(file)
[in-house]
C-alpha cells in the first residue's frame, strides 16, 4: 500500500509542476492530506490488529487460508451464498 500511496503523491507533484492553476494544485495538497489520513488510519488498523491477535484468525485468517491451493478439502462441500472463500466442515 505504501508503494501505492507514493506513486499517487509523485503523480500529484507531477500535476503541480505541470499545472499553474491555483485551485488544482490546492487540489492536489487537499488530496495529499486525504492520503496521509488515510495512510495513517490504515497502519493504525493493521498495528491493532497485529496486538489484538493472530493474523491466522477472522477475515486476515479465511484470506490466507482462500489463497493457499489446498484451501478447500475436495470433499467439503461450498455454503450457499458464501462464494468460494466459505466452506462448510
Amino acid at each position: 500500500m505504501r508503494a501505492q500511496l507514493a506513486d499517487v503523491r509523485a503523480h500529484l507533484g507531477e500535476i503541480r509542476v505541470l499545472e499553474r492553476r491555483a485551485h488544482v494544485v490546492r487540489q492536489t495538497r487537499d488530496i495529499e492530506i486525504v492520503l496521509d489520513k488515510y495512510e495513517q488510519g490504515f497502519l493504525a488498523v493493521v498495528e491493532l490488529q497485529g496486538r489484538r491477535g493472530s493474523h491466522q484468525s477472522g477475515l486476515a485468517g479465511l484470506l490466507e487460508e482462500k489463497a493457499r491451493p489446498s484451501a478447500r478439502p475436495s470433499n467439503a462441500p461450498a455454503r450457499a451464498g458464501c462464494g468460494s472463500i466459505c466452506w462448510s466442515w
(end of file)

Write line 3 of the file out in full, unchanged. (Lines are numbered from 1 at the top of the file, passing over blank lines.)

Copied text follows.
Amino acid at each position: 500500500m505504501r508503494a501505492q500511496l507514493a506513486d499517487v503523491r509523485a503523480h500529484l507533484g507531477e500535476i503541480r509542476v505541470l499545472e499553474r492553476r491555483a485551485h488544482v494544485v490546492r487540489q492536489t495538497r487537499d488530496i495529499e492530506i486525504v492520503l496521509d489520513k488515510y495512510e495513517q488510519g490504515f497502519l493504525a488498523v493493521v498495528e491493532l490488529q497485529g496486538r489484538r491477535g493472530s493474523h491466522q484468525s477472522g477475515l486476515a485468517g479465511l484470506l490466507e487460508e482462500k489463497a493457499r491451493p489446498s484451501a478447500r478439502p475436495s470433499n467439503a462441500p461450498a455454503r450457499a451464498g458464501c462464494g468460494s472463500i466459505c466452506w462448510s466442515w